15 years after the tragic events of September 11, 2001, the United States and the world are still much living with a consciousness of that day and its significance for the world we live in today. The date serves as both a time for retrospection on the transformation of world affairs since 9/11 and for reflection on the problems and conflicts that persist. The SFS faculty has approached the issue from a variety of perspectives, including a discussion about the transformation of understandings of terrorism, arguments for why we are safer today than 15 years ago, a look at the development of anti-terror military capabilities, and the specter of Islamophobia. As the ramifications of the 9/11 attacks continue to be felt despite the passing of time, attempts to draw a line between those events and the present can yield fruitful insights on where we are today.
Bruce Hoffman was asked by The Atlantic to speak on the evolution of terrorism as a method of political violence and an academic subject.
“For decades, scholars and analysts have searched for this holy grail of terrorism studies that would unlock all the mysteries about why individuals embrace violence in this manner. I am reminded here of the massive study undertaken by the West German government in the early 1980s in hopes of divining such an answer. The result was a multi-volume, meticulously detailed compendium of years of research that, as I recall, identified no single reason or universal explanation of why someone becomes a terrorist (or, in the contemporary vernacular, how one is radicalized). Much as we still lack an understanding of why persons become terrorists, we also still lack an understanding of how governments can best and most effectively respond to this menace.” Bruce Hoffman is Director of the Center for Security Studies at Georgetown and has been studying terrorism and insurgency for nearly four decades. For more insights from him and other experts on the evolution of the study of terrorism in The Atlantic, click here.
While the study of terrorism has evolved, so too have responses to terror, making the world safer from terrorism than it was in 2001, according to Professor Daniel Byman.
“Back in 2001, I predicted that another mass-casualty attack on the United States was likely. Thankfully, I was wrong,” Byman writes for Vox. “The fact is that, for a number of reasons, the U.S. homeland today is safer than it was 15 years ago.” Byman is an expert on counterterrorism and Middle East security. For his full argument on how the U.S. is safer from a large terrorist attack today than it was 15 years ago, click here.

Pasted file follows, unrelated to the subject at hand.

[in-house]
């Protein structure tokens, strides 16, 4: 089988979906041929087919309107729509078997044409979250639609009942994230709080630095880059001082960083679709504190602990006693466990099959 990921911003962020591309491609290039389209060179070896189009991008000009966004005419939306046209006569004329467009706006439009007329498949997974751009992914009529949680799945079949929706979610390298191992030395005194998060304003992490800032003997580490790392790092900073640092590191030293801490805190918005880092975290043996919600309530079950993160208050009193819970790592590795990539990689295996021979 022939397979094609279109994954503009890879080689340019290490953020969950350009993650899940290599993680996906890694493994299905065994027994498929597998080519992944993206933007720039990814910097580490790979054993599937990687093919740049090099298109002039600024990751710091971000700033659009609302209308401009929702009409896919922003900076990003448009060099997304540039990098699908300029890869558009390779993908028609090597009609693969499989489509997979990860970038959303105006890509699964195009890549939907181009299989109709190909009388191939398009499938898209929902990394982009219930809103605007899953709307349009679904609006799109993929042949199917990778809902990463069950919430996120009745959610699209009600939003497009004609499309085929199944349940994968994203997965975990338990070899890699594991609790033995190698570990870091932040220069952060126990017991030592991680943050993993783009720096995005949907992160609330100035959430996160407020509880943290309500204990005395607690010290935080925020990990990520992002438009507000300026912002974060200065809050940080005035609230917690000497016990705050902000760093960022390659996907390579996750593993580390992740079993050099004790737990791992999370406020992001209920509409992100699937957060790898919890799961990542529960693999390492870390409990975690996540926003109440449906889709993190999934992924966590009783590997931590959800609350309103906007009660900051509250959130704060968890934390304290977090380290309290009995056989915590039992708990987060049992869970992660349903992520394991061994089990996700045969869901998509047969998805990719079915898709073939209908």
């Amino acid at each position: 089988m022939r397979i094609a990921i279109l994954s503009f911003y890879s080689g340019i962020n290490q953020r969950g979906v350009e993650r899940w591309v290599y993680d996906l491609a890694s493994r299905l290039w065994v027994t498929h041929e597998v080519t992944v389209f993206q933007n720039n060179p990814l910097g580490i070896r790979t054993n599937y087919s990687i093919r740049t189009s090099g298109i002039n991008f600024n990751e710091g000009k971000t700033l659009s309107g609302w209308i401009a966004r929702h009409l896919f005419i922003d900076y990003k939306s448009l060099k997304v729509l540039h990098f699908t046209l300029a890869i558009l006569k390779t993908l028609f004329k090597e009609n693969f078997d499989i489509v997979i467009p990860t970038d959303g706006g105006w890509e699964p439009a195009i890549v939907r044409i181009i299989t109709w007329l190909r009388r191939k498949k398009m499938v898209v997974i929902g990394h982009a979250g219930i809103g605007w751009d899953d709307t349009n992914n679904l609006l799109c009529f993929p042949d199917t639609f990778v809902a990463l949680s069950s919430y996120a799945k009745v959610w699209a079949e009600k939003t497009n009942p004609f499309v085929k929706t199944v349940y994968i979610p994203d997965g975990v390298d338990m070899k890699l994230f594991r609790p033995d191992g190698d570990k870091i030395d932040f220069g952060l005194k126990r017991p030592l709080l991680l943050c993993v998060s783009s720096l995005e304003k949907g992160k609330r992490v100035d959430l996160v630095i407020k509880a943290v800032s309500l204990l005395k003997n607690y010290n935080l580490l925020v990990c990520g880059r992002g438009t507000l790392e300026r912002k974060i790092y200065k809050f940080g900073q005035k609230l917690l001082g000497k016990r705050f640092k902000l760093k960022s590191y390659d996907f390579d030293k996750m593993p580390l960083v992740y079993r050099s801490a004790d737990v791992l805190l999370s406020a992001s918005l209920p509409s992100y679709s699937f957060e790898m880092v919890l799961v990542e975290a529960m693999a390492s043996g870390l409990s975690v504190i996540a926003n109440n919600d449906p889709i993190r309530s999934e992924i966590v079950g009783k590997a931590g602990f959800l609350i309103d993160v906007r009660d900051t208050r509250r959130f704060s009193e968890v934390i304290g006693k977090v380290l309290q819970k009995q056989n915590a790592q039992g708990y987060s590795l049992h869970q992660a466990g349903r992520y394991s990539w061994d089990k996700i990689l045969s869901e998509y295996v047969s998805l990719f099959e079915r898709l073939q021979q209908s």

Much of the United States’ counter-terror efforts have been concentrated in upgrading military capabilities to combat groups like al-Qaeda. David Maxwell discusses the capabilities of U.S. Special Operations Forces and how they will need to evolve in the future.
“[U.S. Special Operations Forces (SOF)] must maintain its sophisticated surgical strike counterterrorism capabilities but also reach back to its traditional special warfare missions to develop a SOF campaign capability to support a new national security strategy to protect U.S. national interests and operate in the complex security environment of the 21st Century.” David Maxwell, Associate Director of the Center for Security Studies, is a retired U.S. Army Special Forces Colonel. For more analysis on the transformation of U.S. military capabilities since 9/11 and future needs, click here.
Within the United States, ties between terror and Islam have manifested in animosity towards the U.S. Muslim population. With Islamophobia featuring prominently in the rhetoric of presidential candidate Donald Trump and throughout the country in the wake of recent terrorist attacks in Europe, Professor Engy Abdelkader spoke on how Trump’s rhetoric has broken down the taboo on expressing anti-Muslim sentiment.
“[Trump speaks] in such a public way that’s amplified, perhaps inadvertently, by news media, and it is impacting people around the country,” said Abdelkhader. “It falls on people’s ears in different ways. Some find it repulsive, but for others it may give them a green light that what he’s saying is right.” Engy Abdelkader is a Senior Fellow at the Bridge Initiative, a research project seeking to add to the public discourse on Islamophobia.